The common theme seen in all three of these commercials is the women aiming to please the men. In the Just Dance 2015 commercial the advertisers told their customers that they would be able to obtain their crush through their product. In the Jump Street 22 trailer women are depicted as sexual objects for the main characters and finally, the Axe shower gel commercials presents women as ideal accessories. In the Axe and Jump Street 22 trailer women are overtly sexualized showing them either in bed or half-naked, in Axe specifically, the women are losing their clothes. This creates a certain body image that corresponds to the 20 something year old college female. The women in the commercials were all tan, thin, fit, with long hair. Even though these advertisements are directed towards men it’s inadvertently directed towards women’s bodies as well. When a girl watches the Axe shower gel commercial they are comparing themselves to all the “desirable” women that are being used to entice the men to purchase the product. There is such a variety of women in the world that many feel out of place when presented with these ideal, thin, beautiful women on advertisements. In the article; Understanding Body Image in Female College Students by Elizabeth Manon, she states “Female college students are at high risk for distorted views of body image. Cultural influences carry the idea of a “thin ideal” that surrounds women from the time they are young girls into adulthood.” Manon performed surveys of women that at the time were attending Geneva College asking them to rank how comfortable they are describing themselves as beautiful on a Likert Scale. 43 percent of them identified in being uncomfortable in describing themselves as beautiful (Manon, 2006, pg. 21). The survey was based off a Dove study done in 2004 were they took the same question to a universal level were only 11 percent felt comfortable describing themselves as such. Though 72 percent of women surveyed in the Dove study felt a heavy pressure to be beautiful (dove.us).
These statistics are troublesome. The three articles previously discussed, show a bit of light to why the percentage of women finding themselves beautiful is so low. The advertisements tell its female audience that beauty comes from satisfying men’s expectations. Expectations of what creates a beautiful, likable, and desirable women and how it’s really all based around a male opinion. While watching MTV, commercials like Axe were common and I felt a majority of the ads were directed towards men. The only commercial that was directed towards a female audience was Just Dance 2015 and it was still male biased. After looking into the commercials more in depth, I didn’t feel properly represented at all on the TV station. A TV station that is directed towards people of my age and younger holds a large influence over the shaping of the younger minds. With the amount of ads that are shown in between shows, this representation of females college students will contribute to a low self-esteem among girls in college.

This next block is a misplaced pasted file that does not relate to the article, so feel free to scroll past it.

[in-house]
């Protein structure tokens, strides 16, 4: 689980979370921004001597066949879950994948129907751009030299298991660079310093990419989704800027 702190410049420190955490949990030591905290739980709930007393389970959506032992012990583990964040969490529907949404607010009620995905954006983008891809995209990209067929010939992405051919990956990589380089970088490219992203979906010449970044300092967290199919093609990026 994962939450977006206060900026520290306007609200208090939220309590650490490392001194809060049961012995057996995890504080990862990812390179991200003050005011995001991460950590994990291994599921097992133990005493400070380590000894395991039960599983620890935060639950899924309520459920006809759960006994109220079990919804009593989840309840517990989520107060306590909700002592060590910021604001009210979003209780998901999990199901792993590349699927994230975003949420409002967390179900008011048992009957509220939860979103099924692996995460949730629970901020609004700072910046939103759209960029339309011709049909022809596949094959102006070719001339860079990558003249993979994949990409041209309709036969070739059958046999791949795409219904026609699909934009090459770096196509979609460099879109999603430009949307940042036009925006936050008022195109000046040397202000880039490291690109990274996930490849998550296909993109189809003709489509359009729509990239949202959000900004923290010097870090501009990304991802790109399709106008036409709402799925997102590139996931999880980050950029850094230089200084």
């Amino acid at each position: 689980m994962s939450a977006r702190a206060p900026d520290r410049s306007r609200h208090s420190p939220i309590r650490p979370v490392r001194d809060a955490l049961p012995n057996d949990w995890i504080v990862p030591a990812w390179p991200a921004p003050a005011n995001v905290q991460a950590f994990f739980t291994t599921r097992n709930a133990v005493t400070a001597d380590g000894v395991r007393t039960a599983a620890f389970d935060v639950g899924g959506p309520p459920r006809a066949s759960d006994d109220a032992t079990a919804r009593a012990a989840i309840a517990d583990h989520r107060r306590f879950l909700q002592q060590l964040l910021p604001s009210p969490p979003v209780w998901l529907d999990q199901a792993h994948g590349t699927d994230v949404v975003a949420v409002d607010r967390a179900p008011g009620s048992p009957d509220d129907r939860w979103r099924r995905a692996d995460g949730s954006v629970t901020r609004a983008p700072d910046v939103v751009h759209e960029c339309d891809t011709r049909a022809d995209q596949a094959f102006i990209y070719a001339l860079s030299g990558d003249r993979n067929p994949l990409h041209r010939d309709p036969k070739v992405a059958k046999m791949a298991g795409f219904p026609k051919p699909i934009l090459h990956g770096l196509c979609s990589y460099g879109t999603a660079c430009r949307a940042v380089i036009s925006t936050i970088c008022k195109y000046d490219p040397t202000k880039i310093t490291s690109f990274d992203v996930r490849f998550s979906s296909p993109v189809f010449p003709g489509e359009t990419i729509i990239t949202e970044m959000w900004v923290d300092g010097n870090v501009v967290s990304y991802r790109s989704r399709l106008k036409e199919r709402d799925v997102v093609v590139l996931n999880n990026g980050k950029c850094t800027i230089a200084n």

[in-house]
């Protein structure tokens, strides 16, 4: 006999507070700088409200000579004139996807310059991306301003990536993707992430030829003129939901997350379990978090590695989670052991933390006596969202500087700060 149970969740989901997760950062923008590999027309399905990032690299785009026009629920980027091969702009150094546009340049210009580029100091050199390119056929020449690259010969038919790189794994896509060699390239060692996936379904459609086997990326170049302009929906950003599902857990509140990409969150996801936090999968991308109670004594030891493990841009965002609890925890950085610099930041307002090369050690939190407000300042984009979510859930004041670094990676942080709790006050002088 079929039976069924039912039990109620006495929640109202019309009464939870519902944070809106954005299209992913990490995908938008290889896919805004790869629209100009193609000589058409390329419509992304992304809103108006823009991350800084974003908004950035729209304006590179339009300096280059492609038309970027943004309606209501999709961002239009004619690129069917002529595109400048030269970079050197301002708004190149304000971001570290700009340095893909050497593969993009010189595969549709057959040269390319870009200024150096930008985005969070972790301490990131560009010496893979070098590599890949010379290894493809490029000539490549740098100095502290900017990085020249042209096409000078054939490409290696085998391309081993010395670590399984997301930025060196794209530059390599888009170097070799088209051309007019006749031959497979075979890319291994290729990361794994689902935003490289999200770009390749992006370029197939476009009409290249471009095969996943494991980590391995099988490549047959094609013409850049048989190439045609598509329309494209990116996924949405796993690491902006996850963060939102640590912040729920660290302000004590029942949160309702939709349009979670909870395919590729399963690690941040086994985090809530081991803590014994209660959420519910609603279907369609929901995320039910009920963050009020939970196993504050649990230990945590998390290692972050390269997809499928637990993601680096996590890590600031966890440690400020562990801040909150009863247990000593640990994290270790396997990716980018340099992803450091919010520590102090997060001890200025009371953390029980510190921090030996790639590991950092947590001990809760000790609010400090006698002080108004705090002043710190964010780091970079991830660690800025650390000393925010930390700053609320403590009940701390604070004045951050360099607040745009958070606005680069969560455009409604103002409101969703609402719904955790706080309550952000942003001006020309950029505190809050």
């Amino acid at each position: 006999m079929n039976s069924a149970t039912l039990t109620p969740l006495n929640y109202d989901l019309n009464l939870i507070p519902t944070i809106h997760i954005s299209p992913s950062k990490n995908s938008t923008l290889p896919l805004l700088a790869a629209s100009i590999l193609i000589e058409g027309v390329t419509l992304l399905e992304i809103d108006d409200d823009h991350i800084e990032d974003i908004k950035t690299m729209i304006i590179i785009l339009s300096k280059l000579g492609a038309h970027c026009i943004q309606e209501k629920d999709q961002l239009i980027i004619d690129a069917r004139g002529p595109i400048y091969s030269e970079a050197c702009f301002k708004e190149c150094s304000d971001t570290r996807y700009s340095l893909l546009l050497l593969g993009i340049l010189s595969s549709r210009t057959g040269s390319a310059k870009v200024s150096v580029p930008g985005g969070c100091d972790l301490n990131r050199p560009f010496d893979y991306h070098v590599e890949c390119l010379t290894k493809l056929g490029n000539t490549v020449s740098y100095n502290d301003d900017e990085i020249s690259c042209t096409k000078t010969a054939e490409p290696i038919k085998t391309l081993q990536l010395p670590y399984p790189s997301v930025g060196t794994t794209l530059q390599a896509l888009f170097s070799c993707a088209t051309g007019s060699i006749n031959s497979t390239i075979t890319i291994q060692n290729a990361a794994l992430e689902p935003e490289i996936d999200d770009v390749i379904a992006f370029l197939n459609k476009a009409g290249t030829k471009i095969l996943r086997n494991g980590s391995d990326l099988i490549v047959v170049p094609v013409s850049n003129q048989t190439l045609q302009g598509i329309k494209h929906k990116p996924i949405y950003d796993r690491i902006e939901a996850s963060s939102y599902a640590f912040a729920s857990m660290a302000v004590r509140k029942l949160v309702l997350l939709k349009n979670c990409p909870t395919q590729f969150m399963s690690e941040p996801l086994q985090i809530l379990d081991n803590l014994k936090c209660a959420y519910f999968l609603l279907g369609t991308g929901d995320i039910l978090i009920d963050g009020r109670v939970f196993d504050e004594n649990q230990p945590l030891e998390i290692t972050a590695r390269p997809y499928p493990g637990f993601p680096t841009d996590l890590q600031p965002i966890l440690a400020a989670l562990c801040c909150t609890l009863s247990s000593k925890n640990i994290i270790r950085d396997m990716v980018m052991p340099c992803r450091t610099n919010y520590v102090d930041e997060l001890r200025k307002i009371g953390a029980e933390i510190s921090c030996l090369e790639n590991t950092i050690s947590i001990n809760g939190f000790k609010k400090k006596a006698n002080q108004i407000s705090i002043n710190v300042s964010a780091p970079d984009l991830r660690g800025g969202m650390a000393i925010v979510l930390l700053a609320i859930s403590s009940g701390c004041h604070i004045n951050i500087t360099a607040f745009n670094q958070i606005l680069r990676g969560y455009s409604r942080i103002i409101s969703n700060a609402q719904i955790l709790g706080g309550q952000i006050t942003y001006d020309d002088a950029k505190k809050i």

I personally have felt this struggle of constantly worrying about weight and when rejected feel like my physical beauty had a large part to do with it. With age I have become accepting of the fact that I don’t look like the women in the Axe commercial or like being half-naked like the women in the 22 Jump Street trailer. Once I realized this about myself I gain a new sense of confidence and have since then felt more beautiful. The advertisements that are being aimed toward college students need to change to show women in a more positive light so that young women can gain a stronger acceptance of their body types. Since a young age women have been told how they should look by just picking up a barbie. Modern media should aim to show the variety that’s represented in the world to gain an audience instead of creating a feeling of nonfulfillment for women. In ads they are now representing men in all shapes and forms and they are validated by obtaining these “ideal” women. Instead of using women to establish the respect of men media should show women in the same variety as men, because I believe every shape of women is beautiful.
Dance, Just. “Just Dance 2015 TV Commercial – Bang Bang by Jessie J, Ariana Grande and Nicki Minaj.” YouTube. YouTube, 21 Oct. 2014. Web. 30 Nov. 2014. <https://www.youtube.com/watch?v=ax8TN1Rxkrg>.
“22 Jump Street International Trailer (2014) Channing Tatum, Jonah Hill HD.” <i>YouTube</i>. YouTube, 6 May 2014. Web. 30 Nov. 2014. <https://www.youtube.com/watch?v=eqBePUi0I04>.
“Axe Commercial – Beach (Shower Gel).” <i>YouTube</i>. YouTube, 15 Sept. 2012. Web. 30 Nov. 2014. <https://www.youtube.com/watch?v=Mgl2BE8hgCo>.
“The Dove® Campaign for Real Beauty.” <i>The Dove® Campaign for Real Beauty</i>. Dove, 1 Jan. 2004. Web. 30 Nov. 2014. <http://www.dove.us/Our-Mission/Girls-Self-Esteem/Our-Research/default.aspx>.
Manon, Elizabeth. “Understanding Body Image in Female College Students.” (2006). Print. Genova College.